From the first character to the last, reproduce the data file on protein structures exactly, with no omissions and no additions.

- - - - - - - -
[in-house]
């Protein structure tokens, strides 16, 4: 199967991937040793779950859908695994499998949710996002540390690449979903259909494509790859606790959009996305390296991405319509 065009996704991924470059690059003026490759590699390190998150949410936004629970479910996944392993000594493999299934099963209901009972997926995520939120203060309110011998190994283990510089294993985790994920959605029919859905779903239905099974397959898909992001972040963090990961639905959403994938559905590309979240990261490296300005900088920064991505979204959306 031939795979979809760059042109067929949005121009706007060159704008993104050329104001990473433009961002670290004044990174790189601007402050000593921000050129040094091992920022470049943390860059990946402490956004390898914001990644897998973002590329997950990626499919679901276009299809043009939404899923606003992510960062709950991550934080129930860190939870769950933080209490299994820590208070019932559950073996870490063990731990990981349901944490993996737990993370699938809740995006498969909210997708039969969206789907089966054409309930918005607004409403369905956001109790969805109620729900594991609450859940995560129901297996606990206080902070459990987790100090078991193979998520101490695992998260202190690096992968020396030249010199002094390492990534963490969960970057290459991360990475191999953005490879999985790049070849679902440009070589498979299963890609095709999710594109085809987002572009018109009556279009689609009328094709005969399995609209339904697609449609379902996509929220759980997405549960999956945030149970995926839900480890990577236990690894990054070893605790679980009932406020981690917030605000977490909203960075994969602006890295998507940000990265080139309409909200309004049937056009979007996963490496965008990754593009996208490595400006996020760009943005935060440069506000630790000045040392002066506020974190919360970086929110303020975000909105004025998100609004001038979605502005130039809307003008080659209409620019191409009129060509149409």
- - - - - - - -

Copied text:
[in-house]
């Protein structure tokens, strides 16, 4: 199967991937040793779950859908695994499998949710996002540390690449979903259909494509790859606790959009996305390296991405319509 065009996704991924470059690059003026490759590699390190998150949410936004629970479910996944392993000594493999299934099963209901009972997926995520939120203060309110011998190994283990510089294993985790994920959605029919859905779903239905099974397959898909992001972040963090990961639905959403994938559905590309979240990261490296300005900088920064991505979204959306 031939795979979809760059042109067929949005121009706007060159704008993104050329104001990473433009961002670290004044990174790189601007402050000593921000050129040094091992920022470049943390860059990946402490956004390898914001990644897998973002590329997950990626499919679901276009299809043009939404899923606003992510960062709950991550934080129930860190939870769950933080209490299994820590208070019932559950073996870490063990731990990981349901944490993996737990993370699938809740995006498969909210997708039969969206789907089966054409309930918005607004409403369905956001109790969805109620729900594991609450859940995560129901297996606990206080902070459990987790100090078991193979998520101490695992998260202190690096992968020396030249010199002094390492990534963490969960970057290459991360990475191999953005490879999985790049070849679902440009070589498979299963890609095709999710594109085809987002572009018109009556279009689609009328094709005969399995609209339904697609449609379902996509929220759980997405549960999956945030149970995926839900480890990577236990690894990054070893605790679980009932406020981690917030605000977490909203960075994969602006890295998507940000990265080139309409909200309004049937056009979007996963490496965008990754593009996208490595400006996020760009943005935060440069506000630790000045040392002066506020974190919360970086929110303020975000909105004025998100609004001038979605502005130039809307003008080659209409620019191409009129060509149409």